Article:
Trouble monitoring battery charger circuit with INA219

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zirconx

Joined Mar 10, 2010
130
Hi, I'm trying to monitor the health of my sump pump battery. This is a backup pump system, the main pump is a 120v unit.

It's a large deep cycle 12v lead acid battery. I have a harbor freight float charger on it. I've installed the INA219 breakout board inline with the positive line from the charger to the battery. I am using a raspberry pi to read data from the INA219, with a node script using the ina219 module.

I think am I reading the charging current correctly, but my voltage readings are not right. See my chart below, I'm only reading around 1v or less when I expect to read 12-13v or so. I think this might be because the grounds of the battery charging circuit and the ground of the raspberry pi circuit are not tied together? When I put a DVM between the two grounds I read around 12v. I have a small LED voltmeter always connected to the battery and at the time it was showing 12.9, so this might be where I'm getting my approximately 1v reading from?

Is it safe to tie these grounds together? The raspberry pi is powered from a phone charger plugged into a 120v outlet.

BTW the spike in charging current (green line) towards the right side of the chart happened after I ran the pump for a moment.
 

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LesJones

Joined Jan 8, 2017
3,249
You do not have any connection between the INA219 ground pin and the battery negative so it does not have a reference to measure the + 12V. You will need to be sure that there is no voltage between the battery charger negative output and the negative of the power supply for the Raspberry Pi. The power supply you are using will probably have a floating output but check that there is no connection between it's output and mains earth (If it has an earth connection) If it is from an unknown source such as ebay then also check that there is no connection (I.E Resistance reading greater than 20 Meg ohms.) between it's output and either mains input.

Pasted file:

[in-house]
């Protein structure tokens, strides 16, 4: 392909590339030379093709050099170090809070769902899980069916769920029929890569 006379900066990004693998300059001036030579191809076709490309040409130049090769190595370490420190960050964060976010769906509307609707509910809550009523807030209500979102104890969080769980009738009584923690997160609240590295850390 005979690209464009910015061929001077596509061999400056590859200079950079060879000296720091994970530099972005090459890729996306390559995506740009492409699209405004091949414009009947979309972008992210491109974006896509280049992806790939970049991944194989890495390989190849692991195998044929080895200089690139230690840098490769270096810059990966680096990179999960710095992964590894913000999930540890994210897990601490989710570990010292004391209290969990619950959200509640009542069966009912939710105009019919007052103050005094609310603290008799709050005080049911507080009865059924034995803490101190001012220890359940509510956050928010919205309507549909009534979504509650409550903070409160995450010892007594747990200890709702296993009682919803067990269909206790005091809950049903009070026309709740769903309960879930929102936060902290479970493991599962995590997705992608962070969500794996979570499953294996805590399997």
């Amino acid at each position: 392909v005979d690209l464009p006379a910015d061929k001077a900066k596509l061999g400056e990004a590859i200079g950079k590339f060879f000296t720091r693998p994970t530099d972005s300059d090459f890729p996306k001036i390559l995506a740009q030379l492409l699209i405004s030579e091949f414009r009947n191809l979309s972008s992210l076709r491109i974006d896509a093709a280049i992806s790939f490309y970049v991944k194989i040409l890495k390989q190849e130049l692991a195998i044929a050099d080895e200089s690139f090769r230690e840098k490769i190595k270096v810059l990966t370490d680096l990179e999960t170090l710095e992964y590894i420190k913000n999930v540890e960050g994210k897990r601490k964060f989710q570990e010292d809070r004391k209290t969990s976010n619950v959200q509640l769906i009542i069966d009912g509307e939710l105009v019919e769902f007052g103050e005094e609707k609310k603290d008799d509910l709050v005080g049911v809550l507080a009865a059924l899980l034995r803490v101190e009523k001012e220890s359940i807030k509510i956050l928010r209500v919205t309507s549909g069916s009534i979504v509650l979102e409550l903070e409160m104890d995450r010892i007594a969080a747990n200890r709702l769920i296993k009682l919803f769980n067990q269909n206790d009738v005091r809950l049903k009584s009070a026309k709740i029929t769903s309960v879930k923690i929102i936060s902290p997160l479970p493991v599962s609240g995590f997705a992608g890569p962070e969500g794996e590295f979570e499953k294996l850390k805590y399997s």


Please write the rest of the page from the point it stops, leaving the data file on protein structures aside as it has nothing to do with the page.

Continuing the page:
Les
 

Thread Starter

zirconx

Joined Mar 10, 2010
130
You do not have any connection between the INA219 ground pin and the battery negative so it does not have a reference to measure the + 12V. You will need to be sure that there is no voltage between the battery charger negative output and the negative of the power supply for the Raspberry Pi.
Ok, and then what? I did test this, as I mentioned above, and found a difference of around 12v. But I think something may have gone wrong, my board stopped recording around this time, so I think I may have accidentally unplugged the ground wire on the INA219, causing my meter to see a 12v difference between that ground wire and the battery ground. I will try again. But I'm still a little clear about what you are suggesting - I need to see if there is a voltage difference, and then what? If there is no difference then it's ok to tie the grounds together? Or if there is no difference then there is no reason to tie them together, since they are already at the same potential? Or if there is a difference then that is evidence that I do need to tie them together?

The power supply you are using will probably have a floating output but check that there is no connection between it's output and mains earth (If it has an earth connection) If it is from an unknown source such as ebay then also check that there is no connection (I.E Resistance reading greater than 20 Meg ohms.) between it's output and either mains input.
Ok I'll do that, and then what? If it's a floating output then it's safe to tie them together? Or if it's not a floating output then it's safe to tie them together? Or do I need to use a different kind of power supply?

Eventually I plan to power the raspberry pi from the battery (via 12v-5v converter) so that everything continues to function even when the power goes out. When that happens, then for sure both systems will have the same ground potential. If this is the best/easiest fix, I can pursue that now. I haven't yet because I'm not sure that my 12v battery charger will keep up with the load, I may need to upgrade to a larger charger.

Thanks for your help.
 

LesJones

Joined Jan 8, 2017
3,249